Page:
An ex-Hempstead Village trustee admitted Thursday to taking bribes after a half-dozen indictments put him at the center of a web of corruption that prosecutors say reached the municipal police force’s highest ranks.
Perry Pettus, 63, pleaded guilty in Nassau County Court to more than a dozen charges that included bribe-receiving, grand larceny, conspiracy, official misconduct and tampering with both public records and a witness.
He admitted to an extortion scheme that preyed on Hispanic business owners, traffic ticket-fixing and mortgage-related fraud.
By his plea, Pettus also implicated four co-defendants criminally, including two top police officials.
Nassau Supervising Judge Teresa Corrigan said she would give Pettus a prison term of two to six years when she sentences him in September at the earliest.
She said the punishment was aimed at being "fair and just" but that was "no easy task" when balancing "the two sides of Perry Pettus" — someone who had done both good and harm in the community.
Prosecutor Lisa Berk told the judge Pettus brazenly used his government role to "enrich himself," and exploited “victims that he thought would never have the courage to come forward and tell us what he had done."
Pettus deferred comment after court to his attorney, James Druker.
“There’s some bad in the best of us and there’s good in the worst of us," Druker said. "In this case, I think Perry was a good person but the bad side of him landed him here today and he’s accepted his responsibility and he’s going to pay the price for it.”
Nassau District Attorney Madeline Singas said in a statement that Pettus betrayed his constituents, and she also called on Hempstead Village to clean up abuses in government.
“Perry Pettus betrayed the trust placed in him as a public official, shook down business owners for bribes, and abused his authority over the police department to help friends and punish those who didn’t pay. His admissions today underscore the need for the Village of Hempstead to take corrective action to ensure that these abuses in government and the police department cannot happen again, because the public deserves a government that works for the people, not the powerful,” she said.
Hempstead Village Mayor Don Ryan reacted with a statement saying that while Singas' investigation continues, he remains "confident in our board of trustees and village departments, including the men and woman who protect and service this village."
He added, "Our residents can remain assured that we are committed to our mission of delivering high-quality public services, practicing ethical responsibility and continuing our ongoing efforts to improve the safety and quality of life for everyone in Hempstead."
Pettus' plea follows a litany of arrests since last July in which investigators led him in handcuffs into the same Mineola courthouse where he appeared Thursday.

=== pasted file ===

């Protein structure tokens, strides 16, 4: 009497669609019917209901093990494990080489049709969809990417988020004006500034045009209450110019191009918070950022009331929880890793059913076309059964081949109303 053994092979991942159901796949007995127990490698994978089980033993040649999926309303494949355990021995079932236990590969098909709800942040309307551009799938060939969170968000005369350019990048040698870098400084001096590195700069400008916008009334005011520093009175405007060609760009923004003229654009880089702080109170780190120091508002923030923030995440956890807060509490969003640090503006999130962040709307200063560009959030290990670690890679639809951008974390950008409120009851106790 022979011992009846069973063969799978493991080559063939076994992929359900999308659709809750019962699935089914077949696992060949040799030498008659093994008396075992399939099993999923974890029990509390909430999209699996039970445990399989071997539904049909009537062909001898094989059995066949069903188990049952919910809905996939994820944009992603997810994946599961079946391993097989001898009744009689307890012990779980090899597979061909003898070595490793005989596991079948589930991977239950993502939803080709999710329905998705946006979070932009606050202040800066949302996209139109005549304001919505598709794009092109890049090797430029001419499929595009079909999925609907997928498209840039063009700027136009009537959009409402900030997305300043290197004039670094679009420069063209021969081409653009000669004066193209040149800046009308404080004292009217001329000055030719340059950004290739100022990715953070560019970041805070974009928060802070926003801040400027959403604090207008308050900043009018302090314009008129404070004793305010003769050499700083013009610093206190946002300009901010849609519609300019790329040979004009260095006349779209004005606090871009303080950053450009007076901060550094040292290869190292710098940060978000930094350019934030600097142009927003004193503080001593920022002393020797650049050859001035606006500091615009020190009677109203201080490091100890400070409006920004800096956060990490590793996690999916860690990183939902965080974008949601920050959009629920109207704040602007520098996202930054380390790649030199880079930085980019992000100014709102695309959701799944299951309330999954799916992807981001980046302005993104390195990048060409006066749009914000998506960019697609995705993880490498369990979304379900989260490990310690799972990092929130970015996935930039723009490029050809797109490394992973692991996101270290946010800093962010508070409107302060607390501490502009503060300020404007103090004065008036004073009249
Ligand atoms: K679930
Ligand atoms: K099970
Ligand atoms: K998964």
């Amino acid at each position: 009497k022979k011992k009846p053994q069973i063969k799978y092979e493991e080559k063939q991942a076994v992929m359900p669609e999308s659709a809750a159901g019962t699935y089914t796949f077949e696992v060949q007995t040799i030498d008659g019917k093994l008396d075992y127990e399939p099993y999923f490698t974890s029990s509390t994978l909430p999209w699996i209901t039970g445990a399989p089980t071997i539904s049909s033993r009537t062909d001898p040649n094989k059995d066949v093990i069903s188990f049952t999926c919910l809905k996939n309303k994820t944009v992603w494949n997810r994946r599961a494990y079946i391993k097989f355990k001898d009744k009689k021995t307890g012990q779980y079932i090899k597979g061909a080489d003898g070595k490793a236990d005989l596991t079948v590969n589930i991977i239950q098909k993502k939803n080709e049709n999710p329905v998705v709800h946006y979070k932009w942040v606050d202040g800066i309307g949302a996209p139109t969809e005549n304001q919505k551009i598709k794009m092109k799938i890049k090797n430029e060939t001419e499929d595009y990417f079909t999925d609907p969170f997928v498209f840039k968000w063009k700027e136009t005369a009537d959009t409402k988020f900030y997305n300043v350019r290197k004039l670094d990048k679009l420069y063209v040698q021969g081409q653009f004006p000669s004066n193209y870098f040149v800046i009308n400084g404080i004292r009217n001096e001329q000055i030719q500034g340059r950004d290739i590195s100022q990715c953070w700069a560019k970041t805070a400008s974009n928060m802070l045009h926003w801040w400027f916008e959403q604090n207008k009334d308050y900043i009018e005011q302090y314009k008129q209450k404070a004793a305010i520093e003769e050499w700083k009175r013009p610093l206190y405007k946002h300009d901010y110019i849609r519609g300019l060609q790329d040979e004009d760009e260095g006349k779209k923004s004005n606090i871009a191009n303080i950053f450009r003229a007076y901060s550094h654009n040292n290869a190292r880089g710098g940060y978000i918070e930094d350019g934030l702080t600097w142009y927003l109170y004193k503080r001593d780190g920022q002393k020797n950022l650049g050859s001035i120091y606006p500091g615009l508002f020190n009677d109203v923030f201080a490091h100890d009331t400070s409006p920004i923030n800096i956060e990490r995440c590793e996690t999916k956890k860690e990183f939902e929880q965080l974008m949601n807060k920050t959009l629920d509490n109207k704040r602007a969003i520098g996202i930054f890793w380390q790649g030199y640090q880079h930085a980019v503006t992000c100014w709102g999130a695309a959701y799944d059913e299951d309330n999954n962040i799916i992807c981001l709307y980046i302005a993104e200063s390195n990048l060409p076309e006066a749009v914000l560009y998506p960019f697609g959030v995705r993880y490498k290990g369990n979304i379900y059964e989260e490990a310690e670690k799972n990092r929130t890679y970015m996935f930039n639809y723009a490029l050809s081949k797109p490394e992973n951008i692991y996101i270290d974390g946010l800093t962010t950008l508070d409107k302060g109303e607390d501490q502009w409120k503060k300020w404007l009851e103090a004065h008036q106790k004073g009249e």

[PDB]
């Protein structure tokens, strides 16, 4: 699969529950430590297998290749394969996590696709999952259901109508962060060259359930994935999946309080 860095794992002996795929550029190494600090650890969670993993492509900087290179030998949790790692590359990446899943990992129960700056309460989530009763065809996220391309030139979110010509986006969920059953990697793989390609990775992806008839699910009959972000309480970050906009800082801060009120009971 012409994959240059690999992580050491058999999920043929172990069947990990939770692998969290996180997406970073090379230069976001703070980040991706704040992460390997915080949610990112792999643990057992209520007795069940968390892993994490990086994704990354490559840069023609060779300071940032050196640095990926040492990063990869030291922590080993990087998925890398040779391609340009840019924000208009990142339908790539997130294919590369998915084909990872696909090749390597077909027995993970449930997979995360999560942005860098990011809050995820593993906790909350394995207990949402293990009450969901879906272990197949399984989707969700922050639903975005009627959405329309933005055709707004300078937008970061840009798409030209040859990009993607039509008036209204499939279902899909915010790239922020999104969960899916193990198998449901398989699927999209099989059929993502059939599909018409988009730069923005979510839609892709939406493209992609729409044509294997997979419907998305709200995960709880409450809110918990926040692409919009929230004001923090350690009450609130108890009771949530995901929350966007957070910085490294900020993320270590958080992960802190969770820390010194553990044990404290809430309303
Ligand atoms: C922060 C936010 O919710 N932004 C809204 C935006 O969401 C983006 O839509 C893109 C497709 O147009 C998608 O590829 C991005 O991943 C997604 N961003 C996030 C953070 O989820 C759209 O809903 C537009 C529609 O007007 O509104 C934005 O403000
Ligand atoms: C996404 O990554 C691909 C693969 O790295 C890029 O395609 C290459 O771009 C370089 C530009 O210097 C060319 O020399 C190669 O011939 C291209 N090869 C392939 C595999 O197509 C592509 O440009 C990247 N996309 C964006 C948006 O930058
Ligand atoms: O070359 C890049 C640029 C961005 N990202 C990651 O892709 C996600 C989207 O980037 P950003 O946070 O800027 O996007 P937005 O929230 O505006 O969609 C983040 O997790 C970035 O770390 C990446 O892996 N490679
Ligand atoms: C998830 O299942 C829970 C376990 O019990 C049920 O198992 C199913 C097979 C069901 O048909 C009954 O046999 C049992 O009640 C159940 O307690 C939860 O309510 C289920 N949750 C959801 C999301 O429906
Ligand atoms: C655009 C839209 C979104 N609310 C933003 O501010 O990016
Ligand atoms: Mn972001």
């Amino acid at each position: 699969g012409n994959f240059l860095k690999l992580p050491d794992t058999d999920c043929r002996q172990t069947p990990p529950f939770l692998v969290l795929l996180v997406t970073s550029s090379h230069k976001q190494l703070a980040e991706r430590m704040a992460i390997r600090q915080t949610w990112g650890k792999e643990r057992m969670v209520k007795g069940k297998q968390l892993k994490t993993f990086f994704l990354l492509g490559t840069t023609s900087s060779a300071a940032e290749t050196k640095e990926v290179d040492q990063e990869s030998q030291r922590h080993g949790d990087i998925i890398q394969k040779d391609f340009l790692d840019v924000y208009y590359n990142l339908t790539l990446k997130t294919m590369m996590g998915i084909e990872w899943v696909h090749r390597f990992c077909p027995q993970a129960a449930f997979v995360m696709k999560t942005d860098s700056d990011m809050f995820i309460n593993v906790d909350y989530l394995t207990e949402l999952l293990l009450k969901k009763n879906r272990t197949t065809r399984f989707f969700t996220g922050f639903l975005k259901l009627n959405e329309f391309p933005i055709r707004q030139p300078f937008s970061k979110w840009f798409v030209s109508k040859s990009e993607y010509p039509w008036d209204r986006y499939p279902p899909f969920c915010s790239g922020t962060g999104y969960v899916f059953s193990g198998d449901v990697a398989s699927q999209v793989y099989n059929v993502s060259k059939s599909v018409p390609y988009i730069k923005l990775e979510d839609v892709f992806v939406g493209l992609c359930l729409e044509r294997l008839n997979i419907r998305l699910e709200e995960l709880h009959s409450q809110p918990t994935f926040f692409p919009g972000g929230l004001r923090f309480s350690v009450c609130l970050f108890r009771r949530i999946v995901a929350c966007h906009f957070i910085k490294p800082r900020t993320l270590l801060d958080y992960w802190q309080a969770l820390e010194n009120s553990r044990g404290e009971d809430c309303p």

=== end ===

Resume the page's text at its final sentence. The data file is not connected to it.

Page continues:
His co-defendants have included Police Chief Paul Johnson and Deputy Police Chief Richard Holland, along with a police sergeant and a Latino businessman who prosecutors said has a financial interest in four village bars and restaurants. All of the co-defendants pleaded not guilty.
In July, prosecutors accused Pettus of pocketing more than $25,000 in bribes by extorting two local Hispanic restaurateurs with the help of businessman William Mendez, 48.
The two threatened to drive the victims out of business if they didn’t pay protection money, according to Singas' office, which said Mendez demanded money from the restaurateurs and passed it to Pettus.
Prosecutors say Pettus paid Mendez back by making sure his businesses got favorable treatment from the village, including by fast-tracking his business permits and licenses.
Mendez' attorney Bruce Barket said of Pettus' plea Thursday, "People say all kinds of things to get deals."
Voters first elected Pettus to the village's board of trustees in 2002. He is Hempstead’s former deputy mayor and prosecutors said he also owns a local auto garage. Pettus didn't seek re-election to his trustee seat before the March election.
In October, prosecutors accused him of witness tampering and forging financial documents, alleging in part that he falsified records to get a mortgage for a home he and his wife bought in North Carolina.
In November, prosecutors alleged Pettus took a cash bribe of at least $1,000 from Holland, 47, in exchange for a vote to promote Holland to police deputy chief.
Before the vote, Pettus and Holland, then a police lieutenant, allegedly met in a parking lot before Holland passed cash wrapped in a newspaper to Pettus as a bribe, according to Singas' office.
Prosecutors alleged most recently that Pettus was involved in ticket-fixing with Johnson, Mendez and police Sgt. Joseph Savino, 51.
Prosecutors said Johnson, 55, illegally tossed four traffic tickets in May 2018 at the request of Pettus, who was acting for Mendez.
Days later, Pettus was among those who interviewed Johnson, then a lieutenant, for a promotion before voting in June 2018 to name him acting police chief.
But on Thursday, Johnson's attorney, Ronald Bekoff, called Pettus "a known liar," adding: "Desperate men do desperate things. Pettus would say anything to make his sentence easier."